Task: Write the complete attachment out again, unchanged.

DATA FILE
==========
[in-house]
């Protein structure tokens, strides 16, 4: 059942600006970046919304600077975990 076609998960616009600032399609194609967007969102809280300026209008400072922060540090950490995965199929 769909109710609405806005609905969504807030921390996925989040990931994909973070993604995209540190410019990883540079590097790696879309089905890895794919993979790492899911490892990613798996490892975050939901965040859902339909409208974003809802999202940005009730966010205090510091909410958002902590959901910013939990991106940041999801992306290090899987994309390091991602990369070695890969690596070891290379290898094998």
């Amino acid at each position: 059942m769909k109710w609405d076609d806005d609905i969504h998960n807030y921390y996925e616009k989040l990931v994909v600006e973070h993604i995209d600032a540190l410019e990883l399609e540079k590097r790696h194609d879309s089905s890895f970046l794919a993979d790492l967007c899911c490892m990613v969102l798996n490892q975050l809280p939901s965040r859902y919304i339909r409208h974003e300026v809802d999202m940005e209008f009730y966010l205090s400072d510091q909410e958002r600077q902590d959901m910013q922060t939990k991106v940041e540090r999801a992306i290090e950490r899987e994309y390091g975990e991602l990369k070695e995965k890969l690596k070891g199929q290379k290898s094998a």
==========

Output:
[in-house]
């Protein structure tokens, strides 16, 4: 059942600006970046919304600077975990 076609998960616009600032399609194609967007969102809280300026209008400072922060540090950490995965199929 769909109710609405806005609905969504807030921390996925989040990931994909973070993604995209540190410019990883540079590097790696879309089905890895794919993979790492899911490892990613798996490892975050939901965040859902339909409208974003809802999202940005009730966010205090510091909410958002902590959901910013939990991106940041999801992306290090899987994309390091991602990369070695890969690596070891290379290898094998």
């Amino acid at each position: 059942m769909k109710w609405d076609d806005d609905i969504h998960n807030y921390y996925e616009k989040l990931v994909v600006e973070h993604i995209d600032a540190l410019e990883l399609e540079k590097r790696h194609d879309s089905s890895f970046l794919a993979d790492l967007c899911c490892m990613v969102l798996n490892q975050l809280p939901s965040r859902y919304i339909r409208h974003e300026v809802d999202m940005e209008f009730y966010l205090s400072d510091q909410e958002r600077q902590d959901m910013q922060t939990k991106v940041e540090r999801a992306i290090e950490r899987e994309y390091g975990e991602l990369k070695e995965k890969l690596k070891g199929q290379k290898s094998a």